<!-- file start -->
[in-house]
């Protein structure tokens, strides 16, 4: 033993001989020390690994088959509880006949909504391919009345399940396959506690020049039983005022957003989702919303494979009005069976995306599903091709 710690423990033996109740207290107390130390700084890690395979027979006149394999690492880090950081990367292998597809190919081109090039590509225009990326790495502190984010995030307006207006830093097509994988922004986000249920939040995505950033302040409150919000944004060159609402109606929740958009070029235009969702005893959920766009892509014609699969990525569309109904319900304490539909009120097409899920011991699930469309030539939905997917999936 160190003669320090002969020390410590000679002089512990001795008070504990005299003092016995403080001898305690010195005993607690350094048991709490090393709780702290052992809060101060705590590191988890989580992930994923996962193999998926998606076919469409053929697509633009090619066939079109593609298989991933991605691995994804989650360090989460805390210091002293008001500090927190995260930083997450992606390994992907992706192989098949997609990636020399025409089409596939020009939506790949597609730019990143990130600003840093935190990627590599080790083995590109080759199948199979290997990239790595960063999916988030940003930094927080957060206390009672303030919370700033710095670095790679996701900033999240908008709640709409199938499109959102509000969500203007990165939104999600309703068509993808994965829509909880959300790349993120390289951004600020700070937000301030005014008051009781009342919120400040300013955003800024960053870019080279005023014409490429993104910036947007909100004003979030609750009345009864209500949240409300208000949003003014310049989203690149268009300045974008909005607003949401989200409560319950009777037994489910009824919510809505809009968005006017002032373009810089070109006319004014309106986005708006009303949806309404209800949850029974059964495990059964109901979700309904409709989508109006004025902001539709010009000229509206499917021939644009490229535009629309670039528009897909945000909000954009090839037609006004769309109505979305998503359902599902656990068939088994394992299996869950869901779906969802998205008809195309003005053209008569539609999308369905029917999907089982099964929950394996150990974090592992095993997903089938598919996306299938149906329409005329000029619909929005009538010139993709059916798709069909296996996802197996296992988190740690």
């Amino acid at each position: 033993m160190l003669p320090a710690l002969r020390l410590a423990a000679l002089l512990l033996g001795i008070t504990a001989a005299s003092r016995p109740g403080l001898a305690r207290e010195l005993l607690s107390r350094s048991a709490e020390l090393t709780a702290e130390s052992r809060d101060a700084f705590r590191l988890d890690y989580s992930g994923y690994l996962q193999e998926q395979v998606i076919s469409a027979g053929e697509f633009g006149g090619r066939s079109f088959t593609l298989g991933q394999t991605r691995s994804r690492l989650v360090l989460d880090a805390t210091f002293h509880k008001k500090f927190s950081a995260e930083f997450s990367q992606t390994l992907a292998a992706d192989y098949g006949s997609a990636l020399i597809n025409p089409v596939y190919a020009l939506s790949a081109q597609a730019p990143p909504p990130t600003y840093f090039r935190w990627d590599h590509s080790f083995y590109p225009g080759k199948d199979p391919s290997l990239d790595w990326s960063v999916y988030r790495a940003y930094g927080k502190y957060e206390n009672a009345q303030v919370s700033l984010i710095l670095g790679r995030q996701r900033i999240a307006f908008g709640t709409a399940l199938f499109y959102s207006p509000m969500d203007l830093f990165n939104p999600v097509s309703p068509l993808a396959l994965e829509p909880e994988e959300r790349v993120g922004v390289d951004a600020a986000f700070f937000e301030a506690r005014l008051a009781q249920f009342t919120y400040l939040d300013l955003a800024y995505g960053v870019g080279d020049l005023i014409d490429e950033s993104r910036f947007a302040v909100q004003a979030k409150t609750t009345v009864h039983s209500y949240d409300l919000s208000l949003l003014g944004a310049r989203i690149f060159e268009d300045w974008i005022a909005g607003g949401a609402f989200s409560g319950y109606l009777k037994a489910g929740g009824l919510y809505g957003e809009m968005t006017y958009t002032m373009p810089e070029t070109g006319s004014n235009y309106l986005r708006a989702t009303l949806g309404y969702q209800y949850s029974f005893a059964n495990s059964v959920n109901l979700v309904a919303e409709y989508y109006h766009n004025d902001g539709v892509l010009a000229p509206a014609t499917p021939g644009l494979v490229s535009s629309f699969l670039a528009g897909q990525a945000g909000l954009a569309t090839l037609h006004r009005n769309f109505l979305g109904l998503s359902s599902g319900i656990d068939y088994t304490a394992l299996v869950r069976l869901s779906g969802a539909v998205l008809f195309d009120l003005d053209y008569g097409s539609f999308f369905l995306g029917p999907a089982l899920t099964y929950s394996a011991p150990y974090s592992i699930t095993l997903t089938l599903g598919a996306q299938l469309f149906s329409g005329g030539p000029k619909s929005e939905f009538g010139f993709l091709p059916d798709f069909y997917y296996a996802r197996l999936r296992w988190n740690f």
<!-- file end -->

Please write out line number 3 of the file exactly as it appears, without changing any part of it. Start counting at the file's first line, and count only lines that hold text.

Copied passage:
């Amino acid at each position: 033993m160190l003669p320090a710690l002969r020390l410590a423990a000679l002089l512990l033996g001795i008070t504990a001989a005299s003092r016995p109740g403080l001898a305690r207290e010195l005993l607690s107390r350094s048991a709490e020390l090393t709780a702290e130390s052992r809060d101060a700084f705590r590191l988890d890690y989580s992930g994923y690994l996962q193999e998926q395979v998606i076919s469409a027979g053929e697509f633009g006149g090619r066939s079109f088959t593609l298989g991933q394999t991605r691995s994804r690492l989650v360090l989460d880090a805390t210091f002293h509880k008001k500090f927190s950081a995260e930083f997450s990367q992606t390994l992907a292998a992706d192989y098949g006949s997609a990636l020399i597809n025409p089409v596939y190919a020009l939506s790949a081109q597609a730019p990143p909504p990130t600003y840093f090039r935190w990627d590599h590509s080790f083995y590109p225009g080759k199948d199979p391919s290997l990239d790595w990326s960063v999916y988030r790495a940003y930094g927080k502190y957060e206390n009672a009345q303030v919370s700033l984010i710095l670095g790679r995030q996701r900033i999240a307006f908008g709640t709409a399940l199938f499109y959102s207006p509000m969500d203007l830093f990165n939104p999600v097509s309703p068509l993808a396959l994965e829509p909880e994988e959300r790349v993120g922004v390289d951004a600020a986000f700070f937000e301030a506690r005014l008051a009781q249920f009342t919120y400040l939040d300013l955003a800024y995505g960053v870019g080279d020049l005023i014409d490429e950033s993104r910036f947007a302040v909100q004003a979030k409150t609750t009345v009864h039983s209500y949240d409300l919000s208000l949003l003014g944004a310049r989203i690149f060159e268009d300045w974008i005022a909005g607003g949401a609402f989200s409560g319950y109606l009777k037994a489910g929740g009824l919510y809505g957003e809009m968005t006017y958009t002032m373009p810089e070029t070109g006319s004014n235009y309106l986005r708006a989702t009303l949806g309404y969702q209800y949850s029974f005893a059964n495990s059964v959920n109901l979700v309904a919303e409709y989508y109006h766009n004025d902001g539709v892509l010009a000229p509206a014609t499917p021939g644009l494979v490229s535009s629309f699969l670039a528009g897909q990525a945000g909000l954009a569309t090839l037609h006004r009005n769309f109505l979305g109904l998503s359902s599902g319900i656990d068939y088994t304490a394992l299996v869950r069976l869901s779906g969802a539909v998205l008809f195309d009120l003005d053209y008569g097409s539609f999308f369905l995306g029917p999907a089982l899920t099964y929950s394996a011991p150990y974090s592992i699930t095993l997903t089938l599903g598919a996306q299938l469309f149906s329409g005329g030539p000029k619909s929005e939905f009538g010139f993709l091709p059916d798709f069909y997917y296996a996802r197996l999936r296992w988190n740690f």